[Show abstract][Hide abstract] ABSTRACT: Photodynamic therapy (PDT) is based on the interaction of a photosensitizing (PS) agent, light, and oxygen. Few new PS agents are being developed to the in vivo stage, partly because of the difficulty in finding the right treatment conditions. Response surface methodology, an empirical modeling approach based on data resulting from a set of designed experiments, was suggested as a rational solution with which to select in vivo PDT conditions by using a new peptide-conjugated PS targeting agent, neuropilin-1.
A Doehlert experimental design was selected to model effects and interactions of the PS dose, fluence, and fluence rate on the growth of U87 human malignant glioma cell xenografts in nude mice, using a fixed drug-light interval. All experimental results were computed by Nemrod-W software and Matlab.
Intrinsic diameter growth rate, a tumor growth parameter independent of the initial volume of the tumor, was selected as the response variable and was compared to tumor growth delay and relative tumor volumes. With only 13 experimental conditions tested, an optimal PDT condition was selected (PS agent dose, 2.80 mg/kg; fluence, 120 J/cm(2); fluence rate, 85 mW/cm(2)). Treatment of glioma-bearing mice with the peptide-conjugated PS agent, followed by the optimized PDT condition showed a statistically significant improvement in delaying tumor growth compared with animals who received the PDT with the nonconjugated PS agent.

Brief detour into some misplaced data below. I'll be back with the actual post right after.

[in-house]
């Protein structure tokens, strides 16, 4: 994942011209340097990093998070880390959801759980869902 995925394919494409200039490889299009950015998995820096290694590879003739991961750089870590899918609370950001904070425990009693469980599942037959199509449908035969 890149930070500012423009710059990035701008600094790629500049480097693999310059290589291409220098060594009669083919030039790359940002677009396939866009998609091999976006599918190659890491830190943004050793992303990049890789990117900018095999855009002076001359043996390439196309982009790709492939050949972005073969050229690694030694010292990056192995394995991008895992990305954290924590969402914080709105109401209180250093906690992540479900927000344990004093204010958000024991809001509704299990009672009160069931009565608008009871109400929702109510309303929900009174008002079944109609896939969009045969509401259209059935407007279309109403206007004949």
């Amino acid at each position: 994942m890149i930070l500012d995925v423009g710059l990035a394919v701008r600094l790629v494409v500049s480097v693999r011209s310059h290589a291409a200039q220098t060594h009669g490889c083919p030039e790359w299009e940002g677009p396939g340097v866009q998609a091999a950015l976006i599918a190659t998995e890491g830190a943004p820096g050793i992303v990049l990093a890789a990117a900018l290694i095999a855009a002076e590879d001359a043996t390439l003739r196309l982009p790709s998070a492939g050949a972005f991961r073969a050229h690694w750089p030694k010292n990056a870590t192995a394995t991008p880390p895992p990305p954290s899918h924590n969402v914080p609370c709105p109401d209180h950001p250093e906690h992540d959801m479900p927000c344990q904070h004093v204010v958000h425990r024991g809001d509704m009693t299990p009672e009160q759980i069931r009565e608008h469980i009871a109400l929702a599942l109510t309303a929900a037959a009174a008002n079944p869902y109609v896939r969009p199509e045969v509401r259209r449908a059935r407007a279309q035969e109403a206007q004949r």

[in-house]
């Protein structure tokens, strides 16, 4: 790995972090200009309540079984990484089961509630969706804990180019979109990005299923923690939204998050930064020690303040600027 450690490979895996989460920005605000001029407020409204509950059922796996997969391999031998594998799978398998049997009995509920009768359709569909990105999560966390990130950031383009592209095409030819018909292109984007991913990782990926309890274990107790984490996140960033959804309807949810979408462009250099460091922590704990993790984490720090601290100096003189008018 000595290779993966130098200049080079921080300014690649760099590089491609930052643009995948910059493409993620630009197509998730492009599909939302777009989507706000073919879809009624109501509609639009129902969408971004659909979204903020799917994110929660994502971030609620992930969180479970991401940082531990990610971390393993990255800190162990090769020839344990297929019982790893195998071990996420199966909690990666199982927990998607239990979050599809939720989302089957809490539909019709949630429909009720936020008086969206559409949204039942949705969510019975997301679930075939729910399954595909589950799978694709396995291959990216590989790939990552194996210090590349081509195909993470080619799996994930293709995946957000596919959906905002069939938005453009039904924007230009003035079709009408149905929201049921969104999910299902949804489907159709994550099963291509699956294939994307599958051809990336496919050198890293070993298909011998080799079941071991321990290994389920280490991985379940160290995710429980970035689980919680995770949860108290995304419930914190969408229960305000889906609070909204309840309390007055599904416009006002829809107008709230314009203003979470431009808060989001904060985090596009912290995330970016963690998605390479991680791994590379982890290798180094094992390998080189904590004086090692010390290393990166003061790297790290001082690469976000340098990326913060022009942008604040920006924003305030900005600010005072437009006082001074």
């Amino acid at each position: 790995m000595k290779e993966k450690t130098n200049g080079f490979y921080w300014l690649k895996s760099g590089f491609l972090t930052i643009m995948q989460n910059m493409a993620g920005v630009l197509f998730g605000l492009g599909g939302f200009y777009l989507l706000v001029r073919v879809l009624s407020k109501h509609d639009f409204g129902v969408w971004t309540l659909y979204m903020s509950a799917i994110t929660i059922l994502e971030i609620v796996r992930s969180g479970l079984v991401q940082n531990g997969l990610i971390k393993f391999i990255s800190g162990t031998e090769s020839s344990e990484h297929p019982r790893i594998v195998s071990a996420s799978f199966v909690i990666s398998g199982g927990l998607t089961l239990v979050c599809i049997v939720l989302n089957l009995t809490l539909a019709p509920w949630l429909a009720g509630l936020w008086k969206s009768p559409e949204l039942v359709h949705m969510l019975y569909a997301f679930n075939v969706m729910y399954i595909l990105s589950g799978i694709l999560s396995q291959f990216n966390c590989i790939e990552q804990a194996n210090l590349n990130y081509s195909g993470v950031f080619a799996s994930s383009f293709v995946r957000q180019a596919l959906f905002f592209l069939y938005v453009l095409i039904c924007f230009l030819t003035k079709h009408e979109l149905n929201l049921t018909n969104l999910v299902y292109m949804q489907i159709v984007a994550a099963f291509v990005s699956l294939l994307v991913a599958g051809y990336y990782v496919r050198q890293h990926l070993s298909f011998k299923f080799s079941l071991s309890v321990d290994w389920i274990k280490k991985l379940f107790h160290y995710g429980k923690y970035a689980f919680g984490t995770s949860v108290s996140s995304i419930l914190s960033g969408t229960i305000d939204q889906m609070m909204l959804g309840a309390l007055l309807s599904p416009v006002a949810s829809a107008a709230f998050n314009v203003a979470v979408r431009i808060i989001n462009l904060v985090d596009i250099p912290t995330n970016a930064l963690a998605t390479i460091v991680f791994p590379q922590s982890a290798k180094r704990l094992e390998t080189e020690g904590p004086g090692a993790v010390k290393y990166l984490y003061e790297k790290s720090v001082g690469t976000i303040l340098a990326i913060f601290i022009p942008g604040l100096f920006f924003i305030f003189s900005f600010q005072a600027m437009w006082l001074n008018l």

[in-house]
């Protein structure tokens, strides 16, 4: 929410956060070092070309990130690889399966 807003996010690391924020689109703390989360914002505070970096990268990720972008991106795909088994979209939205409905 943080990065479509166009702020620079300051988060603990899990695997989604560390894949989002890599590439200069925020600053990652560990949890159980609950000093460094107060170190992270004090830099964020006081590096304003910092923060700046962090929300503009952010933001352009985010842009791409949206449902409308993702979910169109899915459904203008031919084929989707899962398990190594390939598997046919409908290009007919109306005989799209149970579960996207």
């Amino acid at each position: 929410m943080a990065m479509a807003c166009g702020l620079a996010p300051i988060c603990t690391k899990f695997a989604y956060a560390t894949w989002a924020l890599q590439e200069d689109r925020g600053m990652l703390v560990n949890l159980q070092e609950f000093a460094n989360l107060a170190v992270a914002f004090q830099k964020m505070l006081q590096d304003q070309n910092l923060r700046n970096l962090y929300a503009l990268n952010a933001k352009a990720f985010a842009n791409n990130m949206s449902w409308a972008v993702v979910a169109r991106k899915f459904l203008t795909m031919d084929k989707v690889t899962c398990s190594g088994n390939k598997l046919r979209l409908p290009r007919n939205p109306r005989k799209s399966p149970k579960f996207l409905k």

Response surface methodology appears to be a useful experimental approach for rapid testing of different treatment conditions and determination of optimal values of PDT factors for any PS agent.
International journal of radiation oncology, biology, physics 08/2009; 75(1):244-52. DOI:10.1016/j.ijrobp.2009.04.004 · 4.26 Impact Factor